As the United States rejoins the Paris Agreement after a brief hiatus, the Biden administration must regain legitimacy in the international climate order. President Biden has championed international cooperation on climate change since his candidature. To this end, the United States convened the “Leaders Summit on Climate,” inviting 41 international leaders, including South Asian leaders from Bangladesh, Bhutan, India, and, after some initial reluctance on the U.S. side, Pakistan. Special Presidential Envoy for Climate John Kerry’s India visit is perceived as an effort to shore up a partnership with India, which is the third-largest carbon emitter. Besides its expanding carbon footprint and rising global status, India’s critical position in the international climate order is also cemented by its influence to shape the opinion of the developing world. To that end, this article first analyzes India’s stated positions and climate actions and links these to the role it can play at the summit. It then outlines potential cooperation on climate change between India, the United States, and Quad countries.
Besides its expanding carbon footprint and rising global status, India’s critical position in the international climate order is also cemented by its influence to shape the opinion of the developing world.
India’s Efforts against the Climate Crisis
With a massive population of 1.3 billion and growing, India and the wider South Asian region remain critically vulnerable to the impacts of climate change. India has steadfastly adhered to the principle of Common but Differentiated Responsibilities and Respective Capabilities, whereby the greater onus lies on the industrialized countries to commit to bigger emissions reduction targets. However, this uncompromising stance does not necessarily contradict India’s steadily rising climate mitigation commitments. New Delhi is now assiduously working to both attain its climate goals and proactively aid others to achieve their own. Among the G20 economies, India is the only member on track to meet its Paris Agreement goals. Comparatively, the United States, China, and European Union remain insufficiently committed to their pledges. As India embarks on a target of 175 GW installed renewable capacity by 2022 and 450 GW by 2030, its renewable power deployment has doubled since 2014 and now constitutes a 23.39 percent (up to February 29, 2020) share in the total installed power generation capacity. India also plans to add another 63 GW of nuclear energy by 2032, which it sees as a cleaner alternative to coal. Despite such decisive actions, India would not be able to completely do away with coal, which remains a source of 70 percent of its electricity production. Even if determined for energy transition, it must address issues of a coal-industry dependent workforce, loss of coal revenue by federal and regional governments, and legacy structural debt of power distribution companies.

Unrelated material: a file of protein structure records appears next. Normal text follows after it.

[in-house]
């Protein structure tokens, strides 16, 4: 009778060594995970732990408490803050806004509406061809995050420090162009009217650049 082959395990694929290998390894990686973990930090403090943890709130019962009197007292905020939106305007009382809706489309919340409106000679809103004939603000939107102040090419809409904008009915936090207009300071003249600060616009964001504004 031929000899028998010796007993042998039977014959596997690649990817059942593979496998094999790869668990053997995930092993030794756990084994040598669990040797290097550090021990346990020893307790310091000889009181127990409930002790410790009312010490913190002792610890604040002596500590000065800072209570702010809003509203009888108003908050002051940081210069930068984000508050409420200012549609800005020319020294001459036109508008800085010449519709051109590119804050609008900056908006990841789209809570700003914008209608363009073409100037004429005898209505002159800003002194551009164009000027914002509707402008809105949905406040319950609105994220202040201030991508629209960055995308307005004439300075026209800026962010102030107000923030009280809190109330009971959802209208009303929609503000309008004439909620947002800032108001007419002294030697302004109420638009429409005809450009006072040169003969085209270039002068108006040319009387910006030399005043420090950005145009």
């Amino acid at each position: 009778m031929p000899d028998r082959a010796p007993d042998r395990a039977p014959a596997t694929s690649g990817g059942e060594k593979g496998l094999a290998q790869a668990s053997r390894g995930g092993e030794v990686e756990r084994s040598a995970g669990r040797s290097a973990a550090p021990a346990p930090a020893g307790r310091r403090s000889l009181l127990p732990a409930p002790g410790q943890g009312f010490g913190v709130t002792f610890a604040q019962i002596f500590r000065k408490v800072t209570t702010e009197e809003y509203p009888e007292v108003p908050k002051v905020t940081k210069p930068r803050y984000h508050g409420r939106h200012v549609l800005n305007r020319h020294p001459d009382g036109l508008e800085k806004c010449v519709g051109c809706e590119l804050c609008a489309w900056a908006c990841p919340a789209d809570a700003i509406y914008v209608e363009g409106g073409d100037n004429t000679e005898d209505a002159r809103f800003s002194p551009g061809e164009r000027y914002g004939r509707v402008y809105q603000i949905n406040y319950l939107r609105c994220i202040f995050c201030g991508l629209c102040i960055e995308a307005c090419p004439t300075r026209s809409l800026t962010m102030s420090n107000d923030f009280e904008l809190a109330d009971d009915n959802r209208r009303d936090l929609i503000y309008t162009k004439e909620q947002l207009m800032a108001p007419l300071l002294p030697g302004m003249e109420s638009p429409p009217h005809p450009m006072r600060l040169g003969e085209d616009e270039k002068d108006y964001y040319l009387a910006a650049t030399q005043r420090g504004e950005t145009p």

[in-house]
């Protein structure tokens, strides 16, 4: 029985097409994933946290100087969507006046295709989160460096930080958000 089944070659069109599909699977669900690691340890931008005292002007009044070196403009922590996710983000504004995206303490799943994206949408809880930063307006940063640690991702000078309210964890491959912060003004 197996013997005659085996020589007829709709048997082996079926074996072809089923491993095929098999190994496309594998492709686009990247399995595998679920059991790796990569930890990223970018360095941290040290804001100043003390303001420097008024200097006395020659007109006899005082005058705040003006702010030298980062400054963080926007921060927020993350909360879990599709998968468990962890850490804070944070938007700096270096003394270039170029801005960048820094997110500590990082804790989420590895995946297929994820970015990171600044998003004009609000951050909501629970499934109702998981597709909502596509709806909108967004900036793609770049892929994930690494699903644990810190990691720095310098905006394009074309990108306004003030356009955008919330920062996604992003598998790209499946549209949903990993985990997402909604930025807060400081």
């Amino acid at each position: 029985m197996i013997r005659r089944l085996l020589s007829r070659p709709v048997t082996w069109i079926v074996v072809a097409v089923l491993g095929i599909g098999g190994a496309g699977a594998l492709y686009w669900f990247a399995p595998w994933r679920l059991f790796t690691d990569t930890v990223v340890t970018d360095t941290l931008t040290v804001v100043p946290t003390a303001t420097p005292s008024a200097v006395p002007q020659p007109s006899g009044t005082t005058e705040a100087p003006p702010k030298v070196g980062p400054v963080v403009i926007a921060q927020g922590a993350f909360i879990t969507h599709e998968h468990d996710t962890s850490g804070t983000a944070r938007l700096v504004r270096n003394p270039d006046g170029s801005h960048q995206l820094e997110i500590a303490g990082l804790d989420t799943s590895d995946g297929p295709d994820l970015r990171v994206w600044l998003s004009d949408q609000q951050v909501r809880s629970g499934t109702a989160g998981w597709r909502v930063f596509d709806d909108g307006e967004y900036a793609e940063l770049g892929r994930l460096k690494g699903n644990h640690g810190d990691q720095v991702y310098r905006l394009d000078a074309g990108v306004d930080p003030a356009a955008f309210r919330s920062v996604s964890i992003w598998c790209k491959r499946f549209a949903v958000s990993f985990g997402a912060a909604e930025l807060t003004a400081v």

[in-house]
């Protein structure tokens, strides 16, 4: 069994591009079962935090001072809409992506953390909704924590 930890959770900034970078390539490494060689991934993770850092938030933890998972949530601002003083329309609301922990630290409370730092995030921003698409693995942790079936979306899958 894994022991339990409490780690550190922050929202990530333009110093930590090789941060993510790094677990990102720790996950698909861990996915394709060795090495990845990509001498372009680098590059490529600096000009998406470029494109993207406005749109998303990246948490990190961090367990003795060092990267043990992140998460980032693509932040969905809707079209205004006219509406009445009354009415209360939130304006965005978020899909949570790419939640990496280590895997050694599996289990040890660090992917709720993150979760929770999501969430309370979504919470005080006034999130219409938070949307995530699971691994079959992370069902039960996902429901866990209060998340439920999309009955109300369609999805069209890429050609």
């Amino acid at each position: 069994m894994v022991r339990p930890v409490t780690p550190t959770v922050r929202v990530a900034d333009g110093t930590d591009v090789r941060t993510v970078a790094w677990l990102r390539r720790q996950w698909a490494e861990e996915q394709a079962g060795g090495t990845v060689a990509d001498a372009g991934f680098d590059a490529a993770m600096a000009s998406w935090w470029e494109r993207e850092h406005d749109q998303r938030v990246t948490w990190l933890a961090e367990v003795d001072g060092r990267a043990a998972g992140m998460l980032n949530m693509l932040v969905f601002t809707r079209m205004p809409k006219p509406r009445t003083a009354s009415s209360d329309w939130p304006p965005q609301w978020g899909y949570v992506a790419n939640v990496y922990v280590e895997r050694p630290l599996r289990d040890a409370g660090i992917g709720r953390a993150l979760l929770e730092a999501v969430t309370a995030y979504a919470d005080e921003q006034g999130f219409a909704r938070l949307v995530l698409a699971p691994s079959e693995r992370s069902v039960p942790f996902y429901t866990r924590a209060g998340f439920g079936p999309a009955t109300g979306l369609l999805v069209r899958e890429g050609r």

New Delhi perceives the resolution of the climate crisis as a global leadership opportunity. India’s international solar initiative, the International Solar Alliance, now enjoys the support of 122 sun-belt countries, for which India proposes to mobilize investments over USD $1 trillion by 2030 through the World Bank and other financial institutions. It is a step towards a broader bid of developing a global ecosystem of interconnected renewable energy resources, “One Sun, One World, One Grid.” While the United States still struggles to formulate a cleaner financing response to China’s pollution-intensive Belt and Road Initiative, a project which includes investments to the tune of USD $51.6 billion in overseas coal-powered projects, India is venturing in the right direction with cleaner global financing initiatives both in terms of addressing climate change and matching Beijing in the geopolitical game, as evidenced by the above-mentioned steps taken by the Indian government. Moreover, India has launched various climate-friendly initiatives through the UN, such as installing climate early warning systems in seven Pacific Island countries. By taking leadership on climate action, availing finance and technology, and sharing its own experiences on sustainability, India is acting as “bridging nation” between industrialized and developing countries.
India at the Summit